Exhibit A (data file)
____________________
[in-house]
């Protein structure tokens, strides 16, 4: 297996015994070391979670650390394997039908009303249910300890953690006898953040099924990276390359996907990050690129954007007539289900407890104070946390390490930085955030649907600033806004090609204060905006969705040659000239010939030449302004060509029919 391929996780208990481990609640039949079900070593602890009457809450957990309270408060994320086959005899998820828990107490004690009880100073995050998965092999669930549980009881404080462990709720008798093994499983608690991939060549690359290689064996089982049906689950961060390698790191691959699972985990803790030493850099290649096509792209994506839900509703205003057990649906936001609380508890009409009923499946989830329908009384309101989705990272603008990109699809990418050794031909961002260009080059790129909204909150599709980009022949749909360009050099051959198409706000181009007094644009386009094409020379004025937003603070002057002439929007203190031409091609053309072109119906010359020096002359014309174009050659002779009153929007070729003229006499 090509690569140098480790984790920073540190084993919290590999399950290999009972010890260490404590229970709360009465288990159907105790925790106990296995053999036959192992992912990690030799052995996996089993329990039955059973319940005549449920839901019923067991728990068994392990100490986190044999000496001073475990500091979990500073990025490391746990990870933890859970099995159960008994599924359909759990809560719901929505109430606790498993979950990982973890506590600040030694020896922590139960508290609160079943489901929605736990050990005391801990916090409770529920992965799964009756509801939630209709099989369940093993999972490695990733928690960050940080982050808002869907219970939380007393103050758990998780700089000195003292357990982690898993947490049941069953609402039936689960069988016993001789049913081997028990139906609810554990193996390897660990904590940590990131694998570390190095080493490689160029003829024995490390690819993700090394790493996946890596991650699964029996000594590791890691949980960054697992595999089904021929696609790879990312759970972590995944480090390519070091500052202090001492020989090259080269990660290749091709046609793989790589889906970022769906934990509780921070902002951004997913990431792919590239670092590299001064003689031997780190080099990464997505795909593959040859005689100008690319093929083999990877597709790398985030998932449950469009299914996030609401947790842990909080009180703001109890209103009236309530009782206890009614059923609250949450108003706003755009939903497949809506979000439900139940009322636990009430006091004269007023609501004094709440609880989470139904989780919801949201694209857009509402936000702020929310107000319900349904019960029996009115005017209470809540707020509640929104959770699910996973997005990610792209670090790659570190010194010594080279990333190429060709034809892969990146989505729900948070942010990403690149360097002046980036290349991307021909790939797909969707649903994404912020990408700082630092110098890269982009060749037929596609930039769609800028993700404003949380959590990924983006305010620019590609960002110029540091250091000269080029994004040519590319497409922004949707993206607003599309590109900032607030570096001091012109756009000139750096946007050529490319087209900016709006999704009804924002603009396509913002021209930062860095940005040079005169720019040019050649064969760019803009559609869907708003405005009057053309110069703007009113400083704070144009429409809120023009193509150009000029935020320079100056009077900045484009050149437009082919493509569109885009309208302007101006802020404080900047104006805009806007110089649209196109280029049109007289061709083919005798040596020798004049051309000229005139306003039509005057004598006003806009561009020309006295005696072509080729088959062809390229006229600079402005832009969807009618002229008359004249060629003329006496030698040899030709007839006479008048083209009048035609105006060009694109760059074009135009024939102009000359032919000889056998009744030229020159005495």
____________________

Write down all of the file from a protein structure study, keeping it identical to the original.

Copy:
[in-house]
């Protein structure tokens, strides 16, 4: 297996015994070391979670650390394997039908009303249910300890953690006898953040099924990276390359996907990050690129954007007539289900407890104070946390390490930085955030649907600033806004090609204060905006969705040659000239010939030449302004060509029919 391929996780208990481990609640039949079900070593602890009457809450957990309270408060994320086959005899998820828990107490004690009880100073995050998965092999669930549980009881404080462990709720008798093994499983608690991939060549690359290689064996089982049906689950961060390698790191691959699972985990803790030493850099290649096509792209994506839900509703205003057990649906936001609380508890009409009923499946989830329908009384309101989705990272603008990109699809990418050794031909961002260009080059790129909204909150599709980009022949749909360009050099051959198409706000181009007094644009386009094409020379004025937003603070002057002439929007203190031409091609053309072109119906010359020096002359014309174009050659002779009153929007070729003229006499 090509690569140098480790984790920073540190084993919290590999399950290999009972010890260490404590229970709360009465288990159907105790925790106990296995053999036959192992992912990690030799052995996996089993329990039955059973319940005549449920839901019923067991728990068994392990100490986190044999000496001073475990500091979990500073990025490391746990990870933890859970099995159960008994599924359909759990809560719901929505109430606790498993979950990982973890506590600040030694020896922590139960508290609160079943489901929605736990050990005391801990916090409770529920992965799964009756509801939630209709099989369940093993999972490695990733928690960050940080982050808002869907219970939380007393103050758990998780700089000195003292357990982690898993947490049941069953609402039936689960069988016993001789049913081997028990139906609810554990193996390897660990904590940590990131694998570390190095080493490689160029003829024995490390690819993700090394790493996946890596991650699964029996000594590791890691949980960054697992595999089904021929696609790879990312759970972590995944480090390519070091500052202090001492020989090259080269990660290749091709046609793989790589889906970022769906934990509780921070902002951004997913990431792919590239670092590299001064003689031997780190080099990464997505795909593959040859005689100008690319093929083999990877597709790398985030998932449950469009299914996030609401947790842990909080009180703001109890209103009236309530009782206890009614059923609250949450108003706003755009939903497949809506979000439900139940009322636990009430006091004269007023609501004094709440609880989470139904989780919801949201694209857009509402936000702020929310107000319900349904019960029996009115005017209470809540707020509640929104959770699910996973997005990610792209670090790659570190010194010594080279990333190429060709034809892969990146989505729900948070942010990403690149360097002046980036290349991307021909790939797909969707649903994404912020990408700082630092110098890269982009060749037929596609930039769609800028993700404003949380959590990924983006305010620019590609960002110029540091250091000269080029994004040519590319497409922004949707993206607003599309590109900032607030570096001091012109756009000139750096946007050529490319087209900016709006999704009804924002603009396509913002021209930062860095940005040079005169720019040019050649064969760019803009559609869907708003405005009057053309110069703007009113400083704070144009429409809120023009193509150009000029935020320079100056009077900045484009050149437009082919493509569109885009309208302007101006802020404080900047104006805009806007110089649209196109280029049109007289061709083919005798040596020798004049051309000229005139306003039509005057004598006003806009561009020309006295005696072509080729088959062809390229006229600079402005832009969807009618002229008359004249060629003329006496030698040899030709007839006479008048083209009048035609105006060009694109760059074009135009024939102009000359032919000889056998009744030229020159005495």